Is now the time? There are several reasons to go on retreat this year.
The almost universal teaching of spiritual retreats, and even many luxurious destination resorts, is to come into the present moment—to come into the now. One of the goals of the retreat is to bring that present home. And that’s all good. We all get it.
But between the here and now is the big question: Do we actually go now? Does our current present involve a retreat, or is coming into the now something that we plan to do someday? Is now the time? No one can answer that question for you. But here is some fodder for your consideration.
1. You’re a caregiver, and you truly believe you can’t go anywhere. Breathe into that thought, and consider that it may be killing you and ultimately doing no good for the person you care for. We all need balance—and you need a break. Spread the word for help that will allow you time and space to nourish yourself so that you can continue to do the good you are doing. It’s time for you to put your wellness first.
2. You’re feeling so stiff and lethargic that you dread your weekly yoga class. If touching your toes requires crouching down and lifting one of them toward your fingers, it’s time to stretch your body and mind. Think on the bright side: You’ll have no problem cramming yourself into a tiny airplane seat. At the end of a good yoga retreat, you’ll be limber enough to make the return trip unharmed.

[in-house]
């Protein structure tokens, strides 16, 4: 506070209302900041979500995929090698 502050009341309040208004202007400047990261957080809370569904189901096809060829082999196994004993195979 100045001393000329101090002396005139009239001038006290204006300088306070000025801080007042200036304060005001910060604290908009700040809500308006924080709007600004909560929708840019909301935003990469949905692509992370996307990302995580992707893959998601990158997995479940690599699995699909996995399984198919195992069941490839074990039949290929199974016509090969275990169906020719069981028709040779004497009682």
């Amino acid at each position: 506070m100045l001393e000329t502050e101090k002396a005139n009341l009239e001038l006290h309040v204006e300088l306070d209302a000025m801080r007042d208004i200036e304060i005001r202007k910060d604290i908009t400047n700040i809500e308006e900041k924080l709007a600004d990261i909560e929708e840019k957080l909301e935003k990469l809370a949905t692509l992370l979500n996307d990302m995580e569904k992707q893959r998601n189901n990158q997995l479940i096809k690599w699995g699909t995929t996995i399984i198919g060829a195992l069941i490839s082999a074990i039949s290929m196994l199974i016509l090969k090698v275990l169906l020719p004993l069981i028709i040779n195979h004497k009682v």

3. Are the photographs of your last retreat or vacation on an earlier cell phone? If you had to update your photos to have them on your current device, chances are you need a personal upgrade—now.
4. You are fully convinced that whatever pole you inhabit on the political sphere is the place of the righteous. You need to go … now. A truly great retreat will open you to nonjudgmental thinking, by force if necessary. Think of a deep-tissue massage as breaking the boundaries for more fluid and open thinking. You’ll also be more fun at dinner parties.
A truly great retreat will open you to nonjudgmental thinking, by force if necessary.
5. You’ve forgotten the world is actually a place of hope and beauty. No matter how lovely or forlorn your own living situation, sometimes you need to be reawakened to beauty through someone else’s eyes. That’s often what retreats do best—a group of slightly lost souls come together and realize, once again, that life is in fact wonderful—and that we are all agents of change for a better world.
6. Your diet is stuck in a rut, and you can’t imagine cooking and/or eating the same old, same old. The goal of a great retreat should not be direct weight loss—even if you believe that’s what you truly need. Contemporary retreat cuisine is often as delicious as it is healthy. And better than any restaurant, the retreat is likely to help you take that cooking home. There are typically cooking classes, nutrition classes, and even gardens on-site. What a retreat can do is shift your relationship toward food and teach you new skills.
7. You’ve never been on one. There are myriad choices to choose from, and with infinite teachers, practices, and promises. Just choosing one may be a step outside your comfort zone—but take a bigger step and choose a curriculum that suggests a challenge for you. Let your best self make the call.
+ 7 Reasons Not to Go
1. You’ve already achieved enlightenment and want to share.
2. You enjoy wallowing in your misery and want to share.
3. You plan to buy the retreat center for corporate wellness and shut down the hot springs.
4. You believe that expressing and preserving your personal rights is more important than protecting the safety of those around you.
5. Your previous retreat relationships are already legendary among the staff.
6. Your retreat is an escape to avoid therapy.
7. You really don’t want to change.